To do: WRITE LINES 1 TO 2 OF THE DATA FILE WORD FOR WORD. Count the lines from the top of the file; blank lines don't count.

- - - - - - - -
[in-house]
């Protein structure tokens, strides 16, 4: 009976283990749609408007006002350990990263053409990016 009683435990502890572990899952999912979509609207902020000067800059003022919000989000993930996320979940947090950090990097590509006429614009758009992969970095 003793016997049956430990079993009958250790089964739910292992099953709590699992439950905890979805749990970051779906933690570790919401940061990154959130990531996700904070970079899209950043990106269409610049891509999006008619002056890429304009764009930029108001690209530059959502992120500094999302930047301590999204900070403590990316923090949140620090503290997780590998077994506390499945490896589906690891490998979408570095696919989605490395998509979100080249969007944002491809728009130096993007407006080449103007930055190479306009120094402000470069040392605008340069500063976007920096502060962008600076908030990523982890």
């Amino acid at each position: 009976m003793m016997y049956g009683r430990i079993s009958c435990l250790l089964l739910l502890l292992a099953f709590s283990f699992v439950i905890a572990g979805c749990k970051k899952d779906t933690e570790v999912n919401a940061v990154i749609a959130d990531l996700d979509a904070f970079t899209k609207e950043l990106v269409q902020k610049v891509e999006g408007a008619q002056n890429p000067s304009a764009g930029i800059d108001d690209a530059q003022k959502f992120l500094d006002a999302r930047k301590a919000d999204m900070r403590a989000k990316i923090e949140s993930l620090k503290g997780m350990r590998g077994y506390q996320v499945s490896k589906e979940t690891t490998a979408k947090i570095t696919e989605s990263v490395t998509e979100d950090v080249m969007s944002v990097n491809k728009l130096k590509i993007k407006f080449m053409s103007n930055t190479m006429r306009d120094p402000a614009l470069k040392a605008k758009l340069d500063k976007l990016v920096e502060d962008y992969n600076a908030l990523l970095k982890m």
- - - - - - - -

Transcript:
[in-house]
């Protein structure tokens, strides 16, 4: 009976283990749609408007006002350990990263053409990016 009683435990502890572990899952999912979509609207902020000067800059003022919000989000993930996320979940947090950090990097590509006429614009758009992969970095 003793016997049956430990079993009958250790089964739910292992099953709590699992439950905890979805749990970051779906933690570790919401940061990154959130990531996700904070970079899209950043990106269409610049891509999006008619002056890429304009764009930029108001690209530059959502992120500094999302930047301590999204900070403590990316923090949140620090503290997780590998077994506390499945490896589906690891490998979408570095696919989605490395998509979100080249969007944002491809728009130096993007407006080449103007930055190479306009120094402000470069040392605008340069500063976007920096502060962008600076908030990523982890």